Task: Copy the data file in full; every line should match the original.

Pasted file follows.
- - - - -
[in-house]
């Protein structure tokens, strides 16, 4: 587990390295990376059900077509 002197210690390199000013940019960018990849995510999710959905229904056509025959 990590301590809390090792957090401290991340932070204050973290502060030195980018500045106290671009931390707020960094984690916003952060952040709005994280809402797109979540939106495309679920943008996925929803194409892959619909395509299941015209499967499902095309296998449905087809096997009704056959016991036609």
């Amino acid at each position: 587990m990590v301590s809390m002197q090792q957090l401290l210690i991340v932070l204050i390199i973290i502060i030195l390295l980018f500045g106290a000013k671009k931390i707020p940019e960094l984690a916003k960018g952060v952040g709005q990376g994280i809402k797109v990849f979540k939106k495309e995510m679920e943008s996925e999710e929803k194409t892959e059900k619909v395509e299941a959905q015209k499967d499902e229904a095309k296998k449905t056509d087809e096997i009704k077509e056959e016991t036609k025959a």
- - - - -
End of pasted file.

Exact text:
[in-house]
């Protein structure tokens, strides 16, 4: 587990390295990376059900077509 002197210690390199000013940019960018990849995510999710959905229904056509025959 990590301590809390090792957090401290991340932070204050973290502060030195980018500045106290671009931390707020960094984690916003952060952040709005994280809402797109979540939106495309679920943008996925929803194409892959619909395509299941015209499967499902095309296998449905087809096997009704056959016991036609």
């Amino acid at each position: 587990m990590v301590s809390m002197q090792q957090l401290l210690i991340v932070l204050i390199i973290i502060i030195l390295l980018f500045g106290a000013k671009k931390i707020p940019e960094l984690a916003k960018g952060v952040g709005q990376g994280i809402k797109v990849f979540k939106k495309e995510m679920e943008s996925e999710e929803k194409t892959e059900k619909v395509e299941a959905q015209k499967d499902e229904a095309k296998k449905t056509d087809e096997i009704k077509e056959e016991t036609k025959a």